The Different Types of Urinary Incontinence

The Different Types of Urinary Incontinence

While urinary incontinence affects up to 50% of women over 50, most suffer in silence because they assume it’s an inevitable part of aging. But the condition can affect women of all ages and develop from a range of issues.

At any age, urinary incontinence can interfere with normal routines and affect your quality of life. Trying to address symptoms by reducing the amount of water you drink or avoiding activities like exercising can affect other aspects of your health.

The first step in treating urinary incontinence is determining which type of incontinence you have, since that affects the type of treatment you require. 

At The Association for Women’s Health Care, our OB/GYNs understand the impact that urinary incontinence can have on your daily life. Our team of urinary incontinence specialists provides expert diagnosis and evaluation of your condition to determine an appropriate course of treatment.

With an accurate diagnosis, you can pursue the types of treatments that can help control your condition and allow you to live a normal lifestyle. 

Stress incontinence

Stress incontinence occurs when your pelvic floor muscles weaken as a result of childbearing, hormonal changes, obesity, or aging. These weak muscles put additional pressure or stress on the bladder and urethra during certain activities. Leaking can range from a few drops to much more. 

Stress incontinence is the most common variation of incontinence in women. If you have stress incontinence, you might notice urine leakage with laughing, coughing, sneezing, or forms of physical exertion like lifting heavy objects. 

Urge incontinence

Urge incontinence, also known as overactive bladder, occurs when your brain sends faulty messages to your bladder. These messages cause your bladder muscles to contract at the wrong time, creating a strong urge to urinate even when your bladder isn’t full. 

The sensation that urge incontinence causes may feel so intense that you’re unable to hold your urine long enough to get to a bathroom. The condition can interfere with normal activities since it requires that you have constant access to a bathroom.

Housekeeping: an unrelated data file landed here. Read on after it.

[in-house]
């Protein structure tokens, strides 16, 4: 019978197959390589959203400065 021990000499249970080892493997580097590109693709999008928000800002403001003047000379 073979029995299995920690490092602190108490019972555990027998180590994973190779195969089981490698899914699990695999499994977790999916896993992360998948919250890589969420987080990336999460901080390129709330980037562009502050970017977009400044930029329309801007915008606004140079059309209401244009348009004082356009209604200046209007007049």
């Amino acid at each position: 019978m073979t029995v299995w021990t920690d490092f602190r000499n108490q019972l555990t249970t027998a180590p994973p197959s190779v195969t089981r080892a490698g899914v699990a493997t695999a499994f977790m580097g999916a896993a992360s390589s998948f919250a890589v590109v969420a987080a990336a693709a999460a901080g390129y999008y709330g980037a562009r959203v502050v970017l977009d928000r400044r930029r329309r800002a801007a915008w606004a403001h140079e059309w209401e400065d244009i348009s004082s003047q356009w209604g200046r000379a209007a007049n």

Urge incontinence can occur as a separate condition, or it may be a symptom of other medical issues or diseases such as infections, diabetes, or neurological damage. 

Mixed incontinence

Mixed incontinence is a combination of stress and urge incontinence. The condition occurs due to causes of both types of incontinence. 

Symptoms of mixed incontinence typically involve involuntary leakage due to urgency as well as sneezing, coughing, or exertion, with the urge component having the greatest impact on daily life. 

Overflow incontinence

Overflow incontinence occurs as a result of weak bladder muscles or a blockage. When your bladder muscles are unable to completely empty your bladder, you retain urine in your bladder and it becomes too full. Involuntary urine leakage results. 

The condition can result from medications, tumors or blockages (such as bladder and kidney stones), diseases, or loss of the sensation that determines bladder fullness.

Functional incontinence

Functional incontinence is when physical limitations prevent you from reaching the toilet in time when you have the urge to urinate. The condition is typically related to cognitive and mobility issues that aren’t associated with the urinary system. 

Immobility, Alzheimer’s disease, and traumatic brain injury are common causes of functional incontinence. 

Treating urinary incontinence

You can get relief from symptoms of urinary incontinence and improve your quality of life with appropriate treatment. Depending on the type of urinary incontinence you experience, you may benefit from one or more of the following treatments: 

With professional diagnosis and appropriate treatment, you can improve symptoms of urinary incontinence and resume a normal lifestyle. Schedule an appointment online or call our Chicago or Northbrook, Illinois, office to arrange a consultation.

You Might Also Enjoy...

Everything You Didn't Know About Breastfeeding

Whether you’re a first-time mom or a seasoned pro, you probably know that breastfeeding is the best way to feed your baby. But there’s plenty of amazing aspects to breastfeeding that you may be surprised to learn.

Preparing for Colposcopy

Understanding a colposcopy and what to expect can help you prepare for this diagnostic procedure and ease any anxiety. Learn what a colposcopy involves so you can improve your experience and get an accurate diagnosis.

Take These Steps to Thrive During Menopause

While every woman experiences menopause differently, taking specific steps can help you reduce the way symptoms affect your daily life. Find out how to live more comfortably as your body adjusts to changes that occur during this stage of life.

Are Fibroids Dangerous?

While uterine fibroids can cause severe and debilitating symptoms, treatment may not always be necessary. Learn about the potential complications associated with fibroids and whether they can threaten your well-being.

How Often Should I See My Doctor During Pregnancy?

Both you and your baby experience constant physical changes during pregnancy. Your prenatal appointments monitor these changes and identify issues early. Find out how often you should visit your doctor, even if you feel fine.